Sooner is better, but don’t wait too long to send. A good rule to follow is to send the thank you note within 24 hours after the conclusion of the interview. However, don’t pre-write the thank you note and hand it to the interviewer as you are leaving either. It won’t leave the impression that you want it to in this case. Plus, a pre-written thank you won’t allow you to include something noteworthy you learned during the interview.
How should I send the Thank You note?
If the prospective employer’s hiring timeline is greater than a week, consider sending a handwritten thank you note through snail mail. This would allow plenty of time for your thank you to arrive through the mail. Sending a handwritten note is a lost art that takes both effort and time to create, both of which tell the interviewer(s) that you are serious about the position and doing anything you can to enhance your case that you are the right candidate for the position. One downside to the handwritten thank you note is that the space for your message is limited.
If the hiring timeline is shorter than a week, I suggest that you send an e-mail to ensure that the individuals with whom you interviewed receive your thank you note. You could send the interviewer(s) the thank you in both formats too. One benefit to e-mail is that you have additional space to send a more detailed message to the interviewer(s) with whom you met.
The bottom line here is that you need to send a thank you note.
Who should receive the Thank You note?
Send your thank you note to each person with whom you met during your interview. Personalizing the note is always best, whether you are sending via snail mail or e-mail. For instance, if you met with three interviewers during your interview, then send three separate, personalized notes.
If you developed rapport with the receptionist or executive support administrator while you were waiting in the lobby or someone went above and beyond to make you feel welcome during your visit, I also encourage you to send a thank you note to this individual too. It is common practice for executives (both HR and hiring managers) to ask the receptionist or executive support about their experience with the candidate along with their general observations (i.e. what was the candidate doing?, was the candidate friendly?, etc.). Positive feedback from those in the front office can go a long way in advancing the candidate forward in the hiring process.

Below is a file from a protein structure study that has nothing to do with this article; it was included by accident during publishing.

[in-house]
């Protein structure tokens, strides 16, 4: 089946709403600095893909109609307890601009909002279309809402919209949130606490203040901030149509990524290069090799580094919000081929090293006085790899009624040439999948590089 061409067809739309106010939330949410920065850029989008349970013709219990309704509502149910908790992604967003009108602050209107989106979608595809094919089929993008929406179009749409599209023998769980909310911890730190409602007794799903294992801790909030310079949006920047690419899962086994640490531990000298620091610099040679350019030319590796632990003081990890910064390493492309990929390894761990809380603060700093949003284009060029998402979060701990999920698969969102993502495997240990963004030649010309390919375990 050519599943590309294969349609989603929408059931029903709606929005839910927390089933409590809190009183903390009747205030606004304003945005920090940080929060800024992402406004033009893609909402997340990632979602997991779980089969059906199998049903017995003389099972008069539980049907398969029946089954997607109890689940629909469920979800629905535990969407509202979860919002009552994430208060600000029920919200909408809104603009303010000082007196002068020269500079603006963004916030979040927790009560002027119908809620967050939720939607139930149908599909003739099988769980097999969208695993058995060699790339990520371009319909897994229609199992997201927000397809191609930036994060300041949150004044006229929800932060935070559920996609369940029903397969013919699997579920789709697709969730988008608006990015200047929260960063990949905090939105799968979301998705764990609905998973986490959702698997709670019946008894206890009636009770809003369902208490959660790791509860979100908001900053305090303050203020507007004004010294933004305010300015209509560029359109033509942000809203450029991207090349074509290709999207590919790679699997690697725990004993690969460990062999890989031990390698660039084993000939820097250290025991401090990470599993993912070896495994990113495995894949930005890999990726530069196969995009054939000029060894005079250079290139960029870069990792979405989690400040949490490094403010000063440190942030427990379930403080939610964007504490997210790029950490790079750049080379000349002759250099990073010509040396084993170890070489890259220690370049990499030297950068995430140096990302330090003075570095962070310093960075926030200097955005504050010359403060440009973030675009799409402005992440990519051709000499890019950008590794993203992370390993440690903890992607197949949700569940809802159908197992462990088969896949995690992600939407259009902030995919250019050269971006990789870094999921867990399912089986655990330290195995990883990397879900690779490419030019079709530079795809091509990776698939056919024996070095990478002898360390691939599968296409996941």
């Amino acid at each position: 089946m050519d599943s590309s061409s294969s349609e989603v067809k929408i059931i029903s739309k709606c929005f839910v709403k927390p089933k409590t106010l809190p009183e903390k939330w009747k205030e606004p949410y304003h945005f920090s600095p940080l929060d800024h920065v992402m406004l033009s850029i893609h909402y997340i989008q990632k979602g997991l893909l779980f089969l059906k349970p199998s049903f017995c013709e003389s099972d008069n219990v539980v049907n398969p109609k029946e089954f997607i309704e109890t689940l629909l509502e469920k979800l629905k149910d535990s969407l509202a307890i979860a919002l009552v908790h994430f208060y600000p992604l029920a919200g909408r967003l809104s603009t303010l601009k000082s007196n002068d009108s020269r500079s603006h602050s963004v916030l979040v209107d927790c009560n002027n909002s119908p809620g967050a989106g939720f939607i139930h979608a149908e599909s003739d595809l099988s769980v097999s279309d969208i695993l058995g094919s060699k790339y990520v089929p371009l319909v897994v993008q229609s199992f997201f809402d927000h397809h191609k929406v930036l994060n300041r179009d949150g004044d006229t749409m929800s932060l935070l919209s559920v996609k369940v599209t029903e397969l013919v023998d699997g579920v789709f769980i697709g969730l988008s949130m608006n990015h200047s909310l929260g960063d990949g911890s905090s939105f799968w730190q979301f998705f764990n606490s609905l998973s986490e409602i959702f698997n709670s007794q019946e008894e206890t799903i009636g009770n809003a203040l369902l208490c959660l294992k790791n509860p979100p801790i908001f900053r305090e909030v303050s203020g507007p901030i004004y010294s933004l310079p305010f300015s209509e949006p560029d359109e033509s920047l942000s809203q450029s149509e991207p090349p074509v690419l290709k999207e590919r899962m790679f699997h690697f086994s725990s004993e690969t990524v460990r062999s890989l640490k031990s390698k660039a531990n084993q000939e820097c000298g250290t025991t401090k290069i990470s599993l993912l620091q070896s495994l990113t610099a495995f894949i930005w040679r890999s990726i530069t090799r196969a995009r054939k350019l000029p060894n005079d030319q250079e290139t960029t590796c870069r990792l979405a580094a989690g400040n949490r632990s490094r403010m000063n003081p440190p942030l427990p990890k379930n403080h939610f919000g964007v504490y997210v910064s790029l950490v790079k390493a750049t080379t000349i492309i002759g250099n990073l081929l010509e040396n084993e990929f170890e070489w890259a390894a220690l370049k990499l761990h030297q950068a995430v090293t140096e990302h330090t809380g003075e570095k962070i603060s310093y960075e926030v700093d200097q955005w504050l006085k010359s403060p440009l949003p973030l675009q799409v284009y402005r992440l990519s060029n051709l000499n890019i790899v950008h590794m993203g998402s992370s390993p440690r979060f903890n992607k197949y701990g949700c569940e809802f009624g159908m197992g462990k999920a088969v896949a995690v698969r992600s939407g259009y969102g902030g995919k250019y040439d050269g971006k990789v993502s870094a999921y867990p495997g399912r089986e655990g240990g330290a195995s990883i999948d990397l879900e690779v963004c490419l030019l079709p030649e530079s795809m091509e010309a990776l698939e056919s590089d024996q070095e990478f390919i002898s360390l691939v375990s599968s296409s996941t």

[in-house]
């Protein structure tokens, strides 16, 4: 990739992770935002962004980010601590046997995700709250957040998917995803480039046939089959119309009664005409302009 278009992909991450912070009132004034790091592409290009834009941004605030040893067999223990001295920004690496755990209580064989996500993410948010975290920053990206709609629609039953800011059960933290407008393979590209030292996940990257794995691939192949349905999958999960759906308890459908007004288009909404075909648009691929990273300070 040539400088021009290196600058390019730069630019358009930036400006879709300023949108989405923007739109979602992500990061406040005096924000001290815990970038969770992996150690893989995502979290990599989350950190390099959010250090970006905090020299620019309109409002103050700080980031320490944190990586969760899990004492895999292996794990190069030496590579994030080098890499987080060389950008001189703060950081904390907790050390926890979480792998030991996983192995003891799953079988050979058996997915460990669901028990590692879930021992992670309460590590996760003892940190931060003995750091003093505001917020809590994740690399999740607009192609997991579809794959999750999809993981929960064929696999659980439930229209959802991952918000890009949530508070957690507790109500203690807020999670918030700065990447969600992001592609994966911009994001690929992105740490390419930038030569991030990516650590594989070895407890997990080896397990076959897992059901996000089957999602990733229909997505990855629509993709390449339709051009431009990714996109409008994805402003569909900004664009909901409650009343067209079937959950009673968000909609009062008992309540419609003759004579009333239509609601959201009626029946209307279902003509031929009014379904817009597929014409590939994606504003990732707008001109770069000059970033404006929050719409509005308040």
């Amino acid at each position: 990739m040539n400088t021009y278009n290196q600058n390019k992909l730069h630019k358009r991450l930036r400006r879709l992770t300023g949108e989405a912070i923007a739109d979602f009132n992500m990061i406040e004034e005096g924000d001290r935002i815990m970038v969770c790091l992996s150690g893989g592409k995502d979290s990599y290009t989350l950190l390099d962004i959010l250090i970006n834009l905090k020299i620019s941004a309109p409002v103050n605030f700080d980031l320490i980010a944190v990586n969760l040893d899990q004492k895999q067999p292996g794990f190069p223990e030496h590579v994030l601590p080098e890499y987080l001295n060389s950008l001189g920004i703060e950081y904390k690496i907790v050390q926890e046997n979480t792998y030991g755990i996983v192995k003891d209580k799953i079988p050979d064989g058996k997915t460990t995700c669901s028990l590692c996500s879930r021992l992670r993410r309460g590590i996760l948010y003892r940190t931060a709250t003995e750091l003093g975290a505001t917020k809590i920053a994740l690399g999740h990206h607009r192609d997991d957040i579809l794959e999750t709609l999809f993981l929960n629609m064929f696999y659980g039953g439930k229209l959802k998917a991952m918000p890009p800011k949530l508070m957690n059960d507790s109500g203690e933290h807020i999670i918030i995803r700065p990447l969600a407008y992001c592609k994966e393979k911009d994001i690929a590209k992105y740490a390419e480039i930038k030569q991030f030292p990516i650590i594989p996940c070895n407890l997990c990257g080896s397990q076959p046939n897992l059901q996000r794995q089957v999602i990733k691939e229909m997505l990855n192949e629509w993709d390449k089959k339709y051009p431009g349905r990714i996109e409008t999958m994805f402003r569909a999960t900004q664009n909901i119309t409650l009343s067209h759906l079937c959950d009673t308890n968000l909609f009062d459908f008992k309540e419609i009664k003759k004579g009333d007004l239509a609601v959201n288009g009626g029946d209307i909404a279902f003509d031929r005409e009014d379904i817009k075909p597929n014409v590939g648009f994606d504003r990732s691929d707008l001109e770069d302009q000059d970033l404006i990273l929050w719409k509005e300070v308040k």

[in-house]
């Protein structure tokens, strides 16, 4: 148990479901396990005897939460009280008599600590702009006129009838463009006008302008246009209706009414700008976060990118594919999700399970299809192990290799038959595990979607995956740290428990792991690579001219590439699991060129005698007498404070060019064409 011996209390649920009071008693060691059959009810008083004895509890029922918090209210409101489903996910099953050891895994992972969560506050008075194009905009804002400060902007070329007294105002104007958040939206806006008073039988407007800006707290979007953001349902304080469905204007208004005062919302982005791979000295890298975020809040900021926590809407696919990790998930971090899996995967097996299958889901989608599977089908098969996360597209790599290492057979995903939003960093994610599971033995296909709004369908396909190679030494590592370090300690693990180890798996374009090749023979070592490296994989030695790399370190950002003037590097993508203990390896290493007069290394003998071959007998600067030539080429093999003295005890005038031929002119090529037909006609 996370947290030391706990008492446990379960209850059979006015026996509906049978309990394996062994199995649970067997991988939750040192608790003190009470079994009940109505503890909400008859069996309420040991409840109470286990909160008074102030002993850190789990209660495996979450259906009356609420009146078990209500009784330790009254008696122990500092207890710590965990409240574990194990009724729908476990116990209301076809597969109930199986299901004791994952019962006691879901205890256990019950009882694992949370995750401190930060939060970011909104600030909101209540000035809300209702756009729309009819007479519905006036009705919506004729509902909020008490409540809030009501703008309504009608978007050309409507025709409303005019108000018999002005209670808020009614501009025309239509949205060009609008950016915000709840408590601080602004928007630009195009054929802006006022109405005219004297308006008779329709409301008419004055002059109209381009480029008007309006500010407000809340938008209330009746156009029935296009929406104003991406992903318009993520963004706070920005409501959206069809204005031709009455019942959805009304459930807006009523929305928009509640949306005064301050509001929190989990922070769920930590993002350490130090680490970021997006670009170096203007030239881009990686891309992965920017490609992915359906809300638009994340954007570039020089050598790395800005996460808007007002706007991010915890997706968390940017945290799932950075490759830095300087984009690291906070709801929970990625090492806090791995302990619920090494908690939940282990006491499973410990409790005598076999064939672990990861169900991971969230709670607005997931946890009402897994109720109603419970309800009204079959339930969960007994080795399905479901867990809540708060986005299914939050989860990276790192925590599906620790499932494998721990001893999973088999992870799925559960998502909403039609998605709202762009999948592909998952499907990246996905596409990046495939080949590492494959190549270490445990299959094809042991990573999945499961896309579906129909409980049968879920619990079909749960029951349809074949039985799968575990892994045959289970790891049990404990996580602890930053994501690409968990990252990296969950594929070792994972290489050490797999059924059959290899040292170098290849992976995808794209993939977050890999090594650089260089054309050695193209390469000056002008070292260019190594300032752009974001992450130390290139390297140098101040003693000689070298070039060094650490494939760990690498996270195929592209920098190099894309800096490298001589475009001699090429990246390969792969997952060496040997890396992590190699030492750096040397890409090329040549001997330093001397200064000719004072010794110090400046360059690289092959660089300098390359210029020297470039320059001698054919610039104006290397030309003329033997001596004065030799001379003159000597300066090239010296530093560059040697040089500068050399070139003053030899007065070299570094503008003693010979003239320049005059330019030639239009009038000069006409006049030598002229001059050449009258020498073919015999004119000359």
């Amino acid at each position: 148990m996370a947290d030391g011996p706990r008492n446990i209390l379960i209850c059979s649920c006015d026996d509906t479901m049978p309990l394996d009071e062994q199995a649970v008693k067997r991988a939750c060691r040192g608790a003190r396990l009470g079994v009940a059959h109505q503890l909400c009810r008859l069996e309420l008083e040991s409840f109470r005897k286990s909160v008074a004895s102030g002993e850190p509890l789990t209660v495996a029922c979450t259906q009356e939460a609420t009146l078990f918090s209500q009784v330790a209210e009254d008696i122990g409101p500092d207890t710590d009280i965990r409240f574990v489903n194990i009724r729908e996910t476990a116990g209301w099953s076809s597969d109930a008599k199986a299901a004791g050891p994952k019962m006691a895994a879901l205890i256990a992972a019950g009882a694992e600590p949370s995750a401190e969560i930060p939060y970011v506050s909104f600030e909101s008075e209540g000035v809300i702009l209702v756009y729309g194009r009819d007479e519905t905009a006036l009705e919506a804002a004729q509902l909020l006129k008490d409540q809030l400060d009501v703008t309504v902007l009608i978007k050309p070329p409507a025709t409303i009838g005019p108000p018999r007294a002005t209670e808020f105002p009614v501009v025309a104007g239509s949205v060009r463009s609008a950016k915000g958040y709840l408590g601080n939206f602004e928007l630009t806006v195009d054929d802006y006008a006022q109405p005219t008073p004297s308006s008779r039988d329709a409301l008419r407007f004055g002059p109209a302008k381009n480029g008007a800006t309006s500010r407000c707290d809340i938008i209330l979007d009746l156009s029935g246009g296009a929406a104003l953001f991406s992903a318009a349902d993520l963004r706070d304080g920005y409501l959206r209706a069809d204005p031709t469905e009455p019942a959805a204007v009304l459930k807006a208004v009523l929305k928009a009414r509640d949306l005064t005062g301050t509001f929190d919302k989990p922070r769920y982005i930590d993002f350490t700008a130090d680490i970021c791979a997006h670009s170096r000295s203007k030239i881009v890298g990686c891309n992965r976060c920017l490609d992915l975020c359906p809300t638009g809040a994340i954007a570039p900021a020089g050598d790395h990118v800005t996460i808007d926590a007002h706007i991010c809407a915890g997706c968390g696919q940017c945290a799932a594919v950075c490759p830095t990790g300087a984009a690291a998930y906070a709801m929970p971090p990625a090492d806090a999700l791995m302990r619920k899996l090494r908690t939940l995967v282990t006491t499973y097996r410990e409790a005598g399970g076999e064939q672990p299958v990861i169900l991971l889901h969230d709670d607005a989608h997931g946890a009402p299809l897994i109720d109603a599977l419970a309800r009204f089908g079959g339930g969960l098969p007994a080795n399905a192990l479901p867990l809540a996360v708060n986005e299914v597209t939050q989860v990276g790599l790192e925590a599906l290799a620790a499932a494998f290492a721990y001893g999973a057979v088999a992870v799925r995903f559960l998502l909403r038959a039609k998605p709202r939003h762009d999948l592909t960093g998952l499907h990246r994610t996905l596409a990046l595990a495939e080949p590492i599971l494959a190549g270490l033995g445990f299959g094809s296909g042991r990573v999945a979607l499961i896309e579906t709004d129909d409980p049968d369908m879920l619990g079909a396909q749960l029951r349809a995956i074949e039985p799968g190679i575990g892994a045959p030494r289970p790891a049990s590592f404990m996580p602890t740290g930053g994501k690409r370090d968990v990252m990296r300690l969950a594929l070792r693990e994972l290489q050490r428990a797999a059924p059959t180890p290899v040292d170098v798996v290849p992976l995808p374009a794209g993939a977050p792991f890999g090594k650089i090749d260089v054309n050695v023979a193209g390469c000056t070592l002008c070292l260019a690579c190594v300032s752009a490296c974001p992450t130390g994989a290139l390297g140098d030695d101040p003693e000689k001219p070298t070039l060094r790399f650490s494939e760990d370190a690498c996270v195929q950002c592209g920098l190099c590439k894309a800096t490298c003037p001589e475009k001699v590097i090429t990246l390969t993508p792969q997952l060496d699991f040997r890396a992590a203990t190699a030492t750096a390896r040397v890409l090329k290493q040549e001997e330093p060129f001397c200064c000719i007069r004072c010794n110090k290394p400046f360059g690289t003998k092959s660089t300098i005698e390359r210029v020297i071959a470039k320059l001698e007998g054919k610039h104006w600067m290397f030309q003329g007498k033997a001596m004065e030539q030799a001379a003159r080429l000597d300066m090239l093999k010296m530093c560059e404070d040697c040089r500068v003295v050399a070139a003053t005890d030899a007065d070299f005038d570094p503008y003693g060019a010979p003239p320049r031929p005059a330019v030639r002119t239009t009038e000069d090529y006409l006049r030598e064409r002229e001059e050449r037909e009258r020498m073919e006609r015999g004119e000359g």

What should I write in my Thank You note?
You’ll want to keep your thank you note brief whether you send in an e-mail format or a handwritten note.
Below is an example you can use as you craft your own thank you e-mail to an interviewer.
Consider that this example is only to give you an idea of how to format your own e-mail. Obviously, you might include some information you learned during the interview as a part of your e-mail. Hopefully, the example will highlight some of the general information you’ll want to include.
Thank You – Social Media Coordinator Interview – <First Name> <Last Name>
E-mail Message Content:
Dear <Salutation – Mr./Ms.> <Last Name>:
Thank you for allowing me to interview for your Social Media Coordinator position this morning. I enjoyed learning more about your specific needs for the Social Media Coordinator position at <company name>.
After learning more about the position, your job seems to be an excellent match for my skills and interests.